2024-07-18
http://w3.windfair.net/wind-energy/news/46710-14-xxl-monopiles-readied-for-installation

News Release from Mammoet Holding B.V.

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14 XXL monopiles readied for installation

First 14 XXL monopiles manufactured in Spain by the JV Navantia Seanergies-Windar Renovables were transported with flexible site planning and heavy lifting equipment.

Image: PixabayImage: Pixabay

03 July 2024

As offshore wind turbines continue to grow, bespoke engineering solutions are needed to accommodate the handling of their foundations.
 
The specialized equipment used to lift and transport their heaviest parts must be upgraded or, in some cases, created.
 
With bigger components, come additional challenges at job sites, particularly busy ones. Typically, there is less space to maneuver, and thus careful planning becomes even more critical. 
 
When Navantia Seanergies-Windar Renovables became one of the first companies in Spain to fabricate XXL monopiles, Mammoet assisted with the marshaling of the components at Navantia’s Fene production facility in Ferrol. 
 
Mammoet planned an efficient route to transport the massive monopile foundations to different workstations on the dock, before loading them onto delivery vessels, bound for Scotland, for the Moray West offshore wind farm project developed by Ocean Winds.
 
With manufacturing schedules and different delivery areas to manage, as well as specialized vessels working to meet deadlines, preparation was essential to support the smooth running of the operation.  
 
Good knowledge of the facility and final weigh-in of heavy offshore wind turbine components
 

The 14 XXL monopiles measured 90 meters in length, 10 meters in diameter and weighed up to 2,000t. All of them were carried out to a storage area once they were manufactured at Fene´s workshops.
 
For installation vessels to lift safely, it is crucial to know the final weight and center of gravity (COG) of each monopile. So each was weighed.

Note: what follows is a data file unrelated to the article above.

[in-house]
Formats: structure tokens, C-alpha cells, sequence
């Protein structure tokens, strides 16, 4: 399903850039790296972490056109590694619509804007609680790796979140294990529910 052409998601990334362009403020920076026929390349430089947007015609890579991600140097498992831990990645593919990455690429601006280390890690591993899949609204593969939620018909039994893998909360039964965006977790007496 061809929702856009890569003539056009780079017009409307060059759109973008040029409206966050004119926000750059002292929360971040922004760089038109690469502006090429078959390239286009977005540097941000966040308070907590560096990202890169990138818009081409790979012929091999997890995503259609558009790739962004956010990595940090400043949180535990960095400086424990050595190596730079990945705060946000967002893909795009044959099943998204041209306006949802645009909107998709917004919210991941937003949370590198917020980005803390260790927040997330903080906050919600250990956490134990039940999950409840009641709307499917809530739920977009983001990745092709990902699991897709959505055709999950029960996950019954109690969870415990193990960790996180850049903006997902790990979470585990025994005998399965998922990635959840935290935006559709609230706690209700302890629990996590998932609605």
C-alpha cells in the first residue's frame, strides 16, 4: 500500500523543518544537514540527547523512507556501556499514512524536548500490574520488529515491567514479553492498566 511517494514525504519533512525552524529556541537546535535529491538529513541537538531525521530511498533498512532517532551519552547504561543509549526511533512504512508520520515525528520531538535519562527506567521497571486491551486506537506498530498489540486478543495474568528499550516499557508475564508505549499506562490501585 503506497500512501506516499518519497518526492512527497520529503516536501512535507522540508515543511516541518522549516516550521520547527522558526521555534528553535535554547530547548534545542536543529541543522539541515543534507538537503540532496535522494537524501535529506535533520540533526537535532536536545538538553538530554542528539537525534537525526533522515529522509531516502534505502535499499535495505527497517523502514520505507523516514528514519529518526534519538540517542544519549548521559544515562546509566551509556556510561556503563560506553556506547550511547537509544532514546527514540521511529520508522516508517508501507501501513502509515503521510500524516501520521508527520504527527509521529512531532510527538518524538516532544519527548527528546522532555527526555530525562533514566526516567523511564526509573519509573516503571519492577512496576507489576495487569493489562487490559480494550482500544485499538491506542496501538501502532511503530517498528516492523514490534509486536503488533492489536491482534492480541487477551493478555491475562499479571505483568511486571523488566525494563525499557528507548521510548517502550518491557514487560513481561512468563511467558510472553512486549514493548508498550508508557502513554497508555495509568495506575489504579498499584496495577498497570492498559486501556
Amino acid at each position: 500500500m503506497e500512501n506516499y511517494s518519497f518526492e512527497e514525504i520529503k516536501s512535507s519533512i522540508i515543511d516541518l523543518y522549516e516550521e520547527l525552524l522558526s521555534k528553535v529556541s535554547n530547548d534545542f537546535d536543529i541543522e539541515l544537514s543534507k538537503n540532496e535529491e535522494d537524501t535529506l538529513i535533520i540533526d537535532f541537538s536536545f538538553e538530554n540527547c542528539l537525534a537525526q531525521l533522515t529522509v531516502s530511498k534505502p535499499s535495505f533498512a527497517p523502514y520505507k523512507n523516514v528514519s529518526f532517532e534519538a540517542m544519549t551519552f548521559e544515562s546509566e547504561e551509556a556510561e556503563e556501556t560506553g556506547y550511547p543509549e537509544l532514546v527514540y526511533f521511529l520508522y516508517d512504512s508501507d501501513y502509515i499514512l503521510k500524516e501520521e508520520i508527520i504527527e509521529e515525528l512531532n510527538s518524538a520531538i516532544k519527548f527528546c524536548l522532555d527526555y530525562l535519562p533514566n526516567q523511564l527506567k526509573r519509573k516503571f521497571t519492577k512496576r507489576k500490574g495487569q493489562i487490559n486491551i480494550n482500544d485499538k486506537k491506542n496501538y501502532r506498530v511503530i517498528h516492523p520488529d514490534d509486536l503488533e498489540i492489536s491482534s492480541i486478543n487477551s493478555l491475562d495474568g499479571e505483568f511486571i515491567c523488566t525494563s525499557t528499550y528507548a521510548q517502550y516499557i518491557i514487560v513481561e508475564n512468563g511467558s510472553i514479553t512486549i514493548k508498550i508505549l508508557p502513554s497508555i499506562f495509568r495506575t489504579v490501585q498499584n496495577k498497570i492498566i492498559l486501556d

Once each monopile foundation had completed its final weigh-in, it was then moved to a temporary storage area, near the quayside, where it would wait to be loaded onto delivery vessels in batches of two and three. 
 
Sales Manager Javier de Pablo Arenzana:
 
“Mammoet was able to be flexible and adapt not only to the schedule, but also the surroundings. We have worked in this facility in the past. We helped the client to plan and study the route, in case they had to perform any civil work in the area.
From this, we determined that steel plates were needed at certain points to ensure the ground was level and flat. We also coordinated the route between the different stations.”
 
SPMT transport: where strength meets flexibility
 
A total of 60 lines of Self-Propelled Modular Transporters (SPMTs) were used to move the monopile foundations. The trailers were equipped with specialist equipment designed for the movement of XXL monopiles in particular.
 
The SPMT attachment, a cradle system, comprises foldable saddles that limit the local deflections of the monopile by supporting it as high as possible when in a horizontal position. 
 
This SPMT transport configuration was used to move the monopile foundations to each station and drive them onto the vessels using a ro-ro ramp, avoiding the need for cranes. Mammoet also performed the final weighing operation, which was done using hydraulic jacks and load cells.
 
The painting station was the biggest challenge on the route, with operators needing to change the orientation of the XXL monopiles, which involved a full 180-degree rotation, before they could enter the area.
 
In some situations, it was also necessary for painted monopile foundations to be driven directly to the storage area and bypass the weighing station, if it was already in use. This was done to prevent delays to the manufacturing process.
 
With the logistics happening in tandem with the fabrication, painting and weighing stages, flexibility and good communication was paramount to ensure a fast and efficient process that avoided disruption at the facility and downtime during the operation.
 

 

Source:
Mammoet Global
Author:
David Shaw



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